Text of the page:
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Depending on which day of the week you encountered the Surfing Chickens, they were five goofy young white guys from Nashville, aimlessly killing time at guitarist/bassist Luke Mahler's house, a quintet of gleeful noise and dissonance, or a rather raw and artsy rock group with occasional hints of great potential. Whatever your perspective, you probably wouldn't get much argument from the band, who despite whatever other faults they may have had, were certainly not guilty of taking themselves too seriously. Once named one of New Orleans' top funk bands (despite being neither a funk band nor from New Orleans), the Chickens were a playful and mischievous lot.

Rather versatile in line-up, the Chickens were:

    Luke Mahler: Guitar and Bass
    Marshall Foster: Guitar, Percussion and Vocals
    David Temple: Guitar, Percussion, and Vocals
    Daniel Swinney: Bass, Keyboards, Electronics, Percussion and Vocals
    Bennett Adkinson: Stage Presence, Percussion and Vocals

The snowball was set in motion when Adkinson and Temple attempted to formulate the worst possible band name they could think of. A couple of years later when Foster and Mahler decided to form an experimental musical outlet for themselves, they invited Adkinson and Temple, who brought their stupid band name with them. Daniel Swinney was asked in as the last piece of the rather jumbled puzzle.

The Chickens referred to themselves as "Funky White Boys Making Funky White Noise" and referred to their sound as "Avant Garage." Rarely were songs written, rather than born from improv sessions, with the members of the band seemingly saying "Oh yeah? Well check this out..." to each other as they implemented new twists and turns. Percussion was by committee, and the "instruments" used in this category were mostly assorted debris found lying around. Perhaps the greatest product of this joyfully sloppy method was the daunting instrumental "Line Out," although the members of the band may tell you of a brilliant rendition of "Molotov Bounce" which was sadly lost because Bennett decided to make the tape recorder his percussion instrument of choice, resulting in stoppage a couple of seconds in.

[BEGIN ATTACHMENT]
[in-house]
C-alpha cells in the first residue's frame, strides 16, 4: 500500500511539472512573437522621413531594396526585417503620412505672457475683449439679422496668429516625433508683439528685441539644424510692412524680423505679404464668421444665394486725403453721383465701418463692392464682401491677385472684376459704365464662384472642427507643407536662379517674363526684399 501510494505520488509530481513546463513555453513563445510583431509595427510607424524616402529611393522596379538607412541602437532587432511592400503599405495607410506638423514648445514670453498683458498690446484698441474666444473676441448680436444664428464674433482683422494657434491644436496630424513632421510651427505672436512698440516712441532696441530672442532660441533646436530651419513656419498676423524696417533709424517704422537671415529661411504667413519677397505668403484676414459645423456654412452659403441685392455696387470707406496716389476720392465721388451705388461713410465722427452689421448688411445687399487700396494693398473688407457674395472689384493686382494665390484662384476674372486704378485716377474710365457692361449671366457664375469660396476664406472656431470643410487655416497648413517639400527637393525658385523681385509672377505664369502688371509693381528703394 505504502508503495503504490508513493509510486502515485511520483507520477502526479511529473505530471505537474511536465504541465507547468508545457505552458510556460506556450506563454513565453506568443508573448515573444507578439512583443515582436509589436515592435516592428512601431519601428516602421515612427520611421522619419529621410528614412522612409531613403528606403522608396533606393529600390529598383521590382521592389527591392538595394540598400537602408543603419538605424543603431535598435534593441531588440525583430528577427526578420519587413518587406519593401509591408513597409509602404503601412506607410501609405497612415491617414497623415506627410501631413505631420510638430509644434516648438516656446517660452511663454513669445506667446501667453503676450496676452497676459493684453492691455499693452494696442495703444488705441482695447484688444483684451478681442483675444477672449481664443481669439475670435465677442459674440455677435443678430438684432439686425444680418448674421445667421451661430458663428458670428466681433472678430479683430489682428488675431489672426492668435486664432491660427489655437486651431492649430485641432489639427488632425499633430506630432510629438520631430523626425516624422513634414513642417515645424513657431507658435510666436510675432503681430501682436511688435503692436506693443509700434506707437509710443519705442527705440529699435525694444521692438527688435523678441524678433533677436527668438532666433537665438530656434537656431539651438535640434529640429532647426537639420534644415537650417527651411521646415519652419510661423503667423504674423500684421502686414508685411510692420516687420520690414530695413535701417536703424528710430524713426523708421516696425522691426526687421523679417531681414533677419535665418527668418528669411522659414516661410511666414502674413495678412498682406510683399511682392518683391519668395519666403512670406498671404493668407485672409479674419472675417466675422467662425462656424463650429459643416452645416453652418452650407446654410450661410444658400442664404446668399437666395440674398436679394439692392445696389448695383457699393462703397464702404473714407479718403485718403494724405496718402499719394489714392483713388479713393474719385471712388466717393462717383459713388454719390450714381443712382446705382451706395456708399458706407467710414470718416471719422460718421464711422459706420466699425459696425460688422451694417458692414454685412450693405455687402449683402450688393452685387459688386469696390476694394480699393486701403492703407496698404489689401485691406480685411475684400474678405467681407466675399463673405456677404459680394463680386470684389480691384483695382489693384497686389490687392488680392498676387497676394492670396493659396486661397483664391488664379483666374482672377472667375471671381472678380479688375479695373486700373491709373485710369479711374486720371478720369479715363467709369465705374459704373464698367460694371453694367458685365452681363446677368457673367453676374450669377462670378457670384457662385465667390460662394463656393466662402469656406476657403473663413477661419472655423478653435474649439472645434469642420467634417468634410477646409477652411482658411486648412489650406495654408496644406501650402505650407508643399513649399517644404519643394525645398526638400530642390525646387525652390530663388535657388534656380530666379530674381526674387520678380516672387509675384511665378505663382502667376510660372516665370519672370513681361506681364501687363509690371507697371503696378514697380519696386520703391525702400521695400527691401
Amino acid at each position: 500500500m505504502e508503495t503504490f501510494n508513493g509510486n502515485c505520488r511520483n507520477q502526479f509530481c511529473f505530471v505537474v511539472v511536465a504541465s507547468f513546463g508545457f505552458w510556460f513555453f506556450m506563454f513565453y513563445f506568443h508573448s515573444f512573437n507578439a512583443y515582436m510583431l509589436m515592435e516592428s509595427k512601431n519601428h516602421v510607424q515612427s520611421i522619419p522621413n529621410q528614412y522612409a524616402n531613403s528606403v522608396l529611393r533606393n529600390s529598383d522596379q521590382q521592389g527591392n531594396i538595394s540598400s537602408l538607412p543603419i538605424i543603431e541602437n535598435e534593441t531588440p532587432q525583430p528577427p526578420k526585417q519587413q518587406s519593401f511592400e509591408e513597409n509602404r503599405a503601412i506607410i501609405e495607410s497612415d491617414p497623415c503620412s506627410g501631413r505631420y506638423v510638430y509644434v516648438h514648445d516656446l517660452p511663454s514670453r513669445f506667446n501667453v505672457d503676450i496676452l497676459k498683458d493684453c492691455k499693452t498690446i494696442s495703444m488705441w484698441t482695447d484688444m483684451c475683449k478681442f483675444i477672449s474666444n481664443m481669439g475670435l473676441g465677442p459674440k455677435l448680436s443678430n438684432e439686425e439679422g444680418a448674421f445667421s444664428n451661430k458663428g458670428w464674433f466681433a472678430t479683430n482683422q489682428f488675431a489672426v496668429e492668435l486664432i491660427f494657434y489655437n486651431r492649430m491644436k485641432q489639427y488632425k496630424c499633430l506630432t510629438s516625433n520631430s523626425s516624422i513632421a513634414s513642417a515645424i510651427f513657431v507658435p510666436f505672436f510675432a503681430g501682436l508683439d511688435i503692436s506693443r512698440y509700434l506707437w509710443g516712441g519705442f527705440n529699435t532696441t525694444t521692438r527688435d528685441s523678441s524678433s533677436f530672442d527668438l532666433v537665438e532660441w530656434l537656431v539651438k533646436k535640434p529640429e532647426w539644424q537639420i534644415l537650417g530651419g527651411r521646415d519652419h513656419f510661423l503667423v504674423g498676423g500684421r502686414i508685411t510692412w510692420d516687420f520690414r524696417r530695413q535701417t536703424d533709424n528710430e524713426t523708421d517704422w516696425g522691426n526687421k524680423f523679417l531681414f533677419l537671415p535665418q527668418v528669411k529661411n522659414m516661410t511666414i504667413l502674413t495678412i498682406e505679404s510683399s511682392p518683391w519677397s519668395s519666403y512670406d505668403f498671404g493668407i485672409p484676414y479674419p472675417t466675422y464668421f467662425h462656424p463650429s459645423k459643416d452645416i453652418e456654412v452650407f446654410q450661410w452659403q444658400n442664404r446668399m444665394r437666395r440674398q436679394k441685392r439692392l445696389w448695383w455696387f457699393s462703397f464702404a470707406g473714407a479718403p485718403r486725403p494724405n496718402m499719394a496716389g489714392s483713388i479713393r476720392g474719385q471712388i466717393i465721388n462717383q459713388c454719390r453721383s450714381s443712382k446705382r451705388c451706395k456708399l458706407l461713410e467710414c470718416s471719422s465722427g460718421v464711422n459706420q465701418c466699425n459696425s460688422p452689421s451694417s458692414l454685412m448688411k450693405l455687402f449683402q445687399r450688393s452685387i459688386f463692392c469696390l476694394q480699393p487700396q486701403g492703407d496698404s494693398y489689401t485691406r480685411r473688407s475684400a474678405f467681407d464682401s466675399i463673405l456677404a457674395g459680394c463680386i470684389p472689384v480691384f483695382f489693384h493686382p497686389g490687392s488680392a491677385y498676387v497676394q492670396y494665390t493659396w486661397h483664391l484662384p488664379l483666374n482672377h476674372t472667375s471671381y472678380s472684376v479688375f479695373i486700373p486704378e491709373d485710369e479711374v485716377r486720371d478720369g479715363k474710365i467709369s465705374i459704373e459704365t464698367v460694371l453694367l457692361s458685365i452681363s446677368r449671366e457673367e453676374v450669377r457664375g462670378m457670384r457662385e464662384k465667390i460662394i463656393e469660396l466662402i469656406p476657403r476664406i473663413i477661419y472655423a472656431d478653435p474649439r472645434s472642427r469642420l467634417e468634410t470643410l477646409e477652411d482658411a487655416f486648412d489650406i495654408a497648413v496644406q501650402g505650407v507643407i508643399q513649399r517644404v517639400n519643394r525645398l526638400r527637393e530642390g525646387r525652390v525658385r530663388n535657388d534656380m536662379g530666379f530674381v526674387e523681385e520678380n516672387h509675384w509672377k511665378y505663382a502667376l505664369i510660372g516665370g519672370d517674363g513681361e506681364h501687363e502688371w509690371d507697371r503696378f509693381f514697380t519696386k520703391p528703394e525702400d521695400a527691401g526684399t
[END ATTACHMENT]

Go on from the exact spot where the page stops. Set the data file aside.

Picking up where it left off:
When songs were written, it was generally by either Foster or Swinney. Foster penned "Don't Feed Me a Big Steaming Load (Or I'm Gonna Kill Your Cat)," a rollicking country-punk ballad from the point of view of a man who has had enough of his unrequited love's lame excuses ("Don't tell me you got cancer/Don't say your dad died/Don't tell me you gotta wash your hair/Baby I'm too smart for that.") Swinney, meanwhile, took his shot at a brief Broadway style number about leprosy, entitled "Falling to Pieces" ("They'll need a broom/to fill the tomb /that's made for me.")